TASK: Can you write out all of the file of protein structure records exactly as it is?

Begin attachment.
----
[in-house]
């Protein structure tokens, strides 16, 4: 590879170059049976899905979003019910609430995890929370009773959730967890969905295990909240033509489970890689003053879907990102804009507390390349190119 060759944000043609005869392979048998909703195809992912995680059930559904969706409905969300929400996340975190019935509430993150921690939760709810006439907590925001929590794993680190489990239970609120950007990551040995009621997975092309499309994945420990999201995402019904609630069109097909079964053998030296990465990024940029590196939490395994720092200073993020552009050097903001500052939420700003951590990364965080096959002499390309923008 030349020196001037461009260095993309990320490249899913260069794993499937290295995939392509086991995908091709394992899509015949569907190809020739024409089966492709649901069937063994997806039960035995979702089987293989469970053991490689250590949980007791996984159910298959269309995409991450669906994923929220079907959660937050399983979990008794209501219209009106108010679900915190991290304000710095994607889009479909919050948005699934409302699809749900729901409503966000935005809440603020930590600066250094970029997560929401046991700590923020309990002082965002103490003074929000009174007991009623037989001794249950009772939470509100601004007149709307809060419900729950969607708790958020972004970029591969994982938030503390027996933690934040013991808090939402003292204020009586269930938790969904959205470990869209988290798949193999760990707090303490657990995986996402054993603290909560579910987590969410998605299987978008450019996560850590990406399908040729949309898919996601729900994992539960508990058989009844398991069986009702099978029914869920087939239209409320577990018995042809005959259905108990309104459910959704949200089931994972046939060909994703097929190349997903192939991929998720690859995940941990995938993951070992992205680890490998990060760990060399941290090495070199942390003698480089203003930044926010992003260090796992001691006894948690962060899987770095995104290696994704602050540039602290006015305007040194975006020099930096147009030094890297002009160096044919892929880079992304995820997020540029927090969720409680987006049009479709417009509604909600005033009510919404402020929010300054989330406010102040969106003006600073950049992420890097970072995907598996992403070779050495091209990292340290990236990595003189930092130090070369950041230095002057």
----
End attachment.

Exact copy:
[in-house]
């Protein structure tokens, strides 16, 4: 590879170059049976899905979003019910609430995890929370009773959730967890969905295990909240033509489970890689003053879907990102804009507390390349190119 060759944000043609005869392979048998909703195809992912995680059930559904969706409905969300929400996340975190019935509430993150921690939760709810006439907590925001929590794993680190489990239970609120950007990551040995009621997975092309499309994945420990999201995402019904609630069109097909079964053998030296990465990024940029590196939490395994720092200073993020552009050097903001500052939420700003951590990364965080096959002499390309923008 030349020196001037461009260095993309990320490249899913260069794993499937290295995939392509086991995908091709394992899509015949569907190809020739024409089966492709649901069937063994997806039960035995979702089987293989469970053991490689250590949980007791996984159910298959269309995409991450669906994923929220079907959660937050399983979990008794209501219209009106108010679900915190991290304000710095994607889009479909919050948005699934409302699809749900729901409503966000935005809440603020930590600066250094970029997560929401046991700590923020309990002082965002103490003074929000009174007991009623037989001794249950009772939470509100601004007149709307809060419900729950969607708790958020972004970029591969994982938030503390027996933690934040013991808090939402003292204020009586269930938790969904959205470990869209988290798949193999760990707090303490657990995986996402054993603290909560579910987590969410998605299987978008450019996560850590990406399908040729949309898919996601729900994992539960508990058989009844398991069986009702099978029914869920087939239209409320577990018995042809005959259905108990309104459910959704949200089931994972046939060909994703097929190349997903192939991929998720690859995940941990995938993951070992992205680890490998990060760990060399941290090495070199942390003698480089203003930044926010992003260090796992001691006894948690962060899987770095995104290696994704602050540039602290006015305007040194975006020099930096147009030094890297002009160096044919892929880079992304995820997020540029927090969720409680987006049009479709417009509604909600005033009510919404402020929010300054989330406010102040969106003006600073950049992420890097970072995907598996992403070779050495091209990292340290990236990595003189930092130090070369950041230095002057």